Otherwise, you are in trouble. Everyone knows how Russia has two currencies. The number of dollars sloshing around the country - 20 billion or so but no one really knows - exceeds the total value of roubles. With an election just over a week away, politicians of every stripe bemoan this 'dollarisation'. Boris Fyodorov, the monetarist zealot in charge of Russian's Finance Ministry, frets about it before earnest economists in Moscow. Sergei Baburin, a diehard nationalist standing for a seat in Sibera, knows of no easier way to fire up angry old-timers in Omsk.
All of them miss the point. Russia has not two currencies but three. There is the rouble, the dollar and . . . the crumpled dollar. Things used to be straightforward. Under communism, you went to jail for trading dollars and waited in line if you stuck with roubles. Then came reform. For a while it was simple. Some shops took dollars, others roubles. Suddenly whole new vistas of confusion and conflict have emerged. Some dollars, it turns out, are a lot more equal than others. The problem is not forgery, though fakes abound. But try using a genuine greenback with the smallest tear or faintest hint of Biro ink and you might as well offer Ukrainian karbovantsi or another post-Soviet cuckoo currency. Shops reject them outright, while currency exchanges, now to be found on every street, so lucrative is their business, shave several hundred roubles off the going rate.
The problem has stirred anguished debate in the columns of the Moscow Times, the city's excellent English-language newspaper. 'Please let us be treated like human beings when changing our hard currency into roubles,' pleaded Charles Storm vans Gravesande, military attache at the Dutch Embassy.
Another letter accused even the US Embassy of jumping on the bandwagon and refusing all but crisp dollar bills hot off the presses. Anger reaches beyond foreigners. Just how far I realised a few weeks ago on a trip to Voronezh. I was invited to lunch by a local organiser for the National Salvation Front. Other guests included an embittered Russian from Estonia who could not understand why the Red Army had left and why he had lost his job running a military plant and a far-right academic who spent the entire meal drawing diagrams on a paper napkin to illustrate how western banks, at the CIA's bidding, had destroyed the Soviet Union. But, they finally admitted, even the CIA makes mistakes. It had not understood that, in Russia, not all dollars have the same subversive weight. They seemed to like this. The meal ended with a sheepish question: could I trade an old dollars 100 bill for a new one?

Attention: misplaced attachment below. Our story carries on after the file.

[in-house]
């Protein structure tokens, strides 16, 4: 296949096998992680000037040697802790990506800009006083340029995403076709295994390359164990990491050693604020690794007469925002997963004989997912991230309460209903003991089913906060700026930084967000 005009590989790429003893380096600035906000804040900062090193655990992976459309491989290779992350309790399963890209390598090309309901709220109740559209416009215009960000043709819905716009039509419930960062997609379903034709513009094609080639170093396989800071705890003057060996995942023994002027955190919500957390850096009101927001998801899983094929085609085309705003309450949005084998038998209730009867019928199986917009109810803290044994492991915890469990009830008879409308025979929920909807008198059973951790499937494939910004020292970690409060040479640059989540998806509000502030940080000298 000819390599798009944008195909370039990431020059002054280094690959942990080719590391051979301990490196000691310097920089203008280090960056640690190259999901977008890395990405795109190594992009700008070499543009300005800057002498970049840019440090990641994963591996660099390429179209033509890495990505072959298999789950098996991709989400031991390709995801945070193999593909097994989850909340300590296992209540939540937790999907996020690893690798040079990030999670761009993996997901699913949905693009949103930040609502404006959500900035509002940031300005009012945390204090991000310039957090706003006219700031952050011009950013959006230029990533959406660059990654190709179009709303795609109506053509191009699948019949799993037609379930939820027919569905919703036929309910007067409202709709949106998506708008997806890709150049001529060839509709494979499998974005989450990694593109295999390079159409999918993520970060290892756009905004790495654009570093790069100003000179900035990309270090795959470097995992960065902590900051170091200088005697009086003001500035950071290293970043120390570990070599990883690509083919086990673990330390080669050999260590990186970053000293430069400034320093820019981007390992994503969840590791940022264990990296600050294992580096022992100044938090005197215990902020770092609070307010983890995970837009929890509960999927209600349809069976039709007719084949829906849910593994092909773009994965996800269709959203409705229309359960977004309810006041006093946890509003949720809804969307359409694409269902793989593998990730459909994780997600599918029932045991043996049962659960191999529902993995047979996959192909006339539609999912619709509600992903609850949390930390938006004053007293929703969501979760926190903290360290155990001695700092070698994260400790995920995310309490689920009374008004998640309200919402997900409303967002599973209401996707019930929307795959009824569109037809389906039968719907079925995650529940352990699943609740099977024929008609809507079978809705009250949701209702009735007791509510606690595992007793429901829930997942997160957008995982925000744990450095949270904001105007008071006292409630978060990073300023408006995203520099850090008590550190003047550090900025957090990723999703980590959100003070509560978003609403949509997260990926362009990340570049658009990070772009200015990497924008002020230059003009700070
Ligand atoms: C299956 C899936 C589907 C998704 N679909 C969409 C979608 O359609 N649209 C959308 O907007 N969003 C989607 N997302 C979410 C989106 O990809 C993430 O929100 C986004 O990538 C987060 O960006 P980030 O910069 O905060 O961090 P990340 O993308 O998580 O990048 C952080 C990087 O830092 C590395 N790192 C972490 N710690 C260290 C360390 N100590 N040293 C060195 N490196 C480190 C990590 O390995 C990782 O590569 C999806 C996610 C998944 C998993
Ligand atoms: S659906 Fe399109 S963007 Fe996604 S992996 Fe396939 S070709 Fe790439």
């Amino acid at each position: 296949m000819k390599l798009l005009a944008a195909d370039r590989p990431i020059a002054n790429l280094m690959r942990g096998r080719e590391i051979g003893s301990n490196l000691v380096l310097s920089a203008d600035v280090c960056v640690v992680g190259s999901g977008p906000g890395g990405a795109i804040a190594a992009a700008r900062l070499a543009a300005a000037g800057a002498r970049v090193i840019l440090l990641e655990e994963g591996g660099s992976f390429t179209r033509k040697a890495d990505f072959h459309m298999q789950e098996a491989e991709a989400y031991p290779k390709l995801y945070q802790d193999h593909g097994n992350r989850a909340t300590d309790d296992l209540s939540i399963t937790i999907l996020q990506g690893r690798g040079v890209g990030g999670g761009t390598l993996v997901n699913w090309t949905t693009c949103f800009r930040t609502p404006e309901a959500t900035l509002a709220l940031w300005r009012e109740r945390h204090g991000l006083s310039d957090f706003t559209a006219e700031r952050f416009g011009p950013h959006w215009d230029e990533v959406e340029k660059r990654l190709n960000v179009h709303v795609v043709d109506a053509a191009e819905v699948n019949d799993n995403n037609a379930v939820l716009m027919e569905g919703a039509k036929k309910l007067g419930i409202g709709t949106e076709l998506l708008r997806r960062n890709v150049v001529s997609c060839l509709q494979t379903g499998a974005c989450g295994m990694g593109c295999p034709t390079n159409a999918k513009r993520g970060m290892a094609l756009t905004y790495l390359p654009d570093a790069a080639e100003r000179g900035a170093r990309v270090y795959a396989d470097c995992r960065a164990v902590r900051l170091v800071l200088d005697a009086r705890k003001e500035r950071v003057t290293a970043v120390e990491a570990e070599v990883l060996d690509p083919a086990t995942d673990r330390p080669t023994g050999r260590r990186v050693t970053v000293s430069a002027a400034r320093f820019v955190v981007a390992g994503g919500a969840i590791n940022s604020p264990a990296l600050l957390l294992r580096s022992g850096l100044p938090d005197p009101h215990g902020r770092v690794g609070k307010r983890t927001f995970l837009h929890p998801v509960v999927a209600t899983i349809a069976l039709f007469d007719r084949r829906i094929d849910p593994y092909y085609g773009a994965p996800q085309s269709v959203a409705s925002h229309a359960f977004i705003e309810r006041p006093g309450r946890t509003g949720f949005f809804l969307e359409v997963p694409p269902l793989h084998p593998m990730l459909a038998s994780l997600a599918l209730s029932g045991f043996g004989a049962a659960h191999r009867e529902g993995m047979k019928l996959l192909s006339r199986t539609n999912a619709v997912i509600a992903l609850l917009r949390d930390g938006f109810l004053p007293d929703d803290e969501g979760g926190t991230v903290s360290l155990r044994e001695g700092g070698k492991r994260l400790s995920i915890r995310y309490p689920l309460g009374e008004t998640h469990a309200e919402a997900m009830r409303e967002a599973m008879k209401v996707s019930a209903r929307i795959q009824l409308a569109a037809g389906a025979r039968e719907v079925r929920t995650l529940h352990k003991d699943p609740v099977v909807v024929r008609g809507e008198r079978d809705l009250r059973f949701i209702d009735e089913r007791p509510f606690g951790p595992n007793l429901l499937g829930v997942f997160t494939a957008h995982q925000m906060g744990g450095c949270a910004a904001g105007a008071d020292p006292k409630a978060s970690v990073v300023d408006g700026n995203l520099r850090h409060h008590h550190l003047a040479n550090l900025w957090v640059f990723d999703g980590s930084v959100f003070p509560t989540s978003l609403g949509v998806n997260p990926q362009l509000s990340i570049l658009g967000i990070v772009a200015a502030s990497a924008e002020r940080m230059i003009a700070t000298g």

Much of the cursing has been directed at Russia's Central Bank, although it denies any discrimination against old dollars. All, old or new, soiled or otherwise, it insists, are valid. Viktor Melnikov, chief of the bank's foreign-currency department, has just spent two months drawing up a long list of criteria to define once and for all what makes a real dollar. Andrew Jackson, who adorns the dollars 20, must have beady eyes made up of a circle with a pin- head pupil; Benjamin Franklin on the dollars 100 must have the proper wrinkles on his forehead. Rules, though, have nothing to do with it. Russia has 1,900 commercial banks, 700 of them licensed to trade in hard currency and each running scores, sometimes hundreds, of hole-in-the-wall exchanges. There is too much money to be made, says Mr Melnikov, by short-changing customers with bogus distinctions between old and new dollars. 'This is racket. They call it the market.'
But there is more to this problem than just greed. Also to blame is the suspicion that the US government probably operates much like the Russian one. This means periodic decrees rendering the bulk of all bank notes worthless overnight. Moscow is a jittery and mistrustful place. Even hard currency has turned soft.Reuse content